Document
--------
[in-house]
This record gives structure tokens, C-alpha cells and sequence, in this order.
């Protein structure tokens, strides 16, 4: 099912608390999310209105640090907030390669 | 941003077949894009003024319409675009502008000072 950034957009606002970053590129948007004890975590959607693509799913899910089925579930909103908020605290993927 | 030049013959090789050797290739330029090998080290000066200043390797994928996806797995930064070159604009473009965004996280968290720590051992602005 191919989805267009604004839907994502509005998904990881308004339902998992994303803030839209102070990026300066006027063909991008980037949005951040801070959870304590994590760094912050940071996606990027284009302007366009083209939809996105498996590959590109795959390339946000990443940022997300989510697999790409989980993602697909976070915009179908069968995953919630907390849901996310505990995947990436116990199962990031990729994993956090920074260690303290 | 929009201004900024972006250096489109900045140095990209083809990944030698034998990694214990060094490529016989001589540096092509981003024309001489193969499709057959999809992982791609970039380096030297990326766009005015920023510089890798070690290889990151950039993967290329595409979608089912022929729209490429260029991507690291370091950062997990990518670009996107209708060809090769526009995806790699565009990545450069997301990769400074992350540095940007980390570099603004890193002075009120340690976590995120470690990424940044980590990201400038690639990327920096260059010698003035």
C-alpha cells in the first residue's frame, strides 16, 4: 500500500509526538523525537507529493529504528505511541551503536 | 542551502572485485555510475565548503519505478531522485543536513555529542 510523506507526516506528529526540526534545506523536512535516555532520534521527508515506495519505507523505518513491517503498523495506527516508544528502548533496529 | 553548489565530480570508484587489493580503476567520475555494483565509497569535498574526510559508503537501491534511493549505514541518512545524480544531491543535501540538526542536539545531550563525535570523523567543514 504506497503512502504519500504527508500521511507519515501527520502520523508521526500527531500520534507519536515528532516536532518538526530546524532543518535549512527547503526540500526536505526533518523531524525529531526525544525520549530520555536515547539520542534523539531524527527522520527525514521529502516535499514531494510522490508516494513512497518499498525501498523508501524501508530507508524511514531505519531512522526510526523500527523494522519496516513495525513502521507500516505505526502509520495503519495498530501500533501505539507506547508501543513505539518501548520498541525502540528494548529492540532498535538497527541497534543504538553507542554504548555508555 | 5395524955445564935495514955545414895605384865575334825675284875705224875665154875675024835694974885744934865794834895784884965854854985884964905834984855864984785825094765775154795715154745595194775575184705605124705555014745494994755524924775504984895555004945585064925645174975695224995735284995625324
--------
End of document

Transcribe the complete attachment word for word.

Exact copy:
[in-house]
This record gives structure tokens, C-alpha cells and sequence, in this order.
């Protein structure tokens, strides 16, 4: 099912608390999310209105640090907030390669 | 941003077949894009003024319409675009502008000072 950034957009606002970053590129948007004890975590959607693509799913899910089925579930909103908020605290993927 | 030049013959090789050797290739330029090998080290000066200043390797994928996806797995930064070159604009473009965004996280968290720590051992602005 191919989805267009604004839907994502509005998904990881308004339902998992994303803030839209102070990026300066006027063909991008980037949005951040801070959870304590994590760094912050940071996606990027284009302007366009083209939809996105498996590959590109795959390339946000990443940022997300989510697999790409989980993602697909976070915009179908069968995953919630907390849901996310505990995947990436116990199962990031990729994993956090920074260690303290 | 929009201004900024972006250096489109900045140095990209083809990944030698034998990694214990060094490529016989001589540096092509981003024309001489193969499709057959999809992982791609970039380096030297990326766009005015920023510089890798070690290889990151950039993967290329595409979608089912022929729209490429260029991507690291370091950062997990990518670009996107209708060809090769526009995806790699565009990545450069997301990769400074992350540095940007980390570099603004890193002075009120340690976590995120470690990424940044980590990201400038690639990327920096260059010698003035």
C-alpha cells in the first residue's frame, strides 16, 4: 500500500509526538523525537507529493529504528505511541551503536 | 542551502572485485555510475565548503519505478531522485543536513555529542 510523506507526516506528529526540526534545506523536512535516555532520534521527508515506495519505507523505518513491517503498523495506527516508544528502548533496529 | 553548489565530480570508484587489493580503476567520475555494483565509497569535498574526510559508503537501491534511493549505514541518512545524480544531491543535501540538526542536539545531550563525535570523523567543514 504506497503512502504519500504527508500521511507519515501527520502520523508521526500527531500520534507519536515528532516536532518538526530546524532543518535549512527547503526540500526536505526533518523531524525529531526525544525520549530520555536515547539520542534523539531524527527522520527525514521529502516535499514531494510522490508516494513512497518499498525501498523508501524501508530507508524511514531505519531512522526510526523500527523494522519496516513495525513502521507500516505505526502509520495503519495498530501500533501505539507506547508501543513505539518501548520498541525502540528494548529492540532498535538497527541497534543504538553507542554504548555508555 | 5395524955445564935495514955545414895605384865575334825675284875705224875665154875675024835694974885744934865794834895784884965854854985884964905834984855864984785825094765775154795715154745595194775575184705605124705555014745494994755524924775504984895555004945585064925645174975695224995735284995625324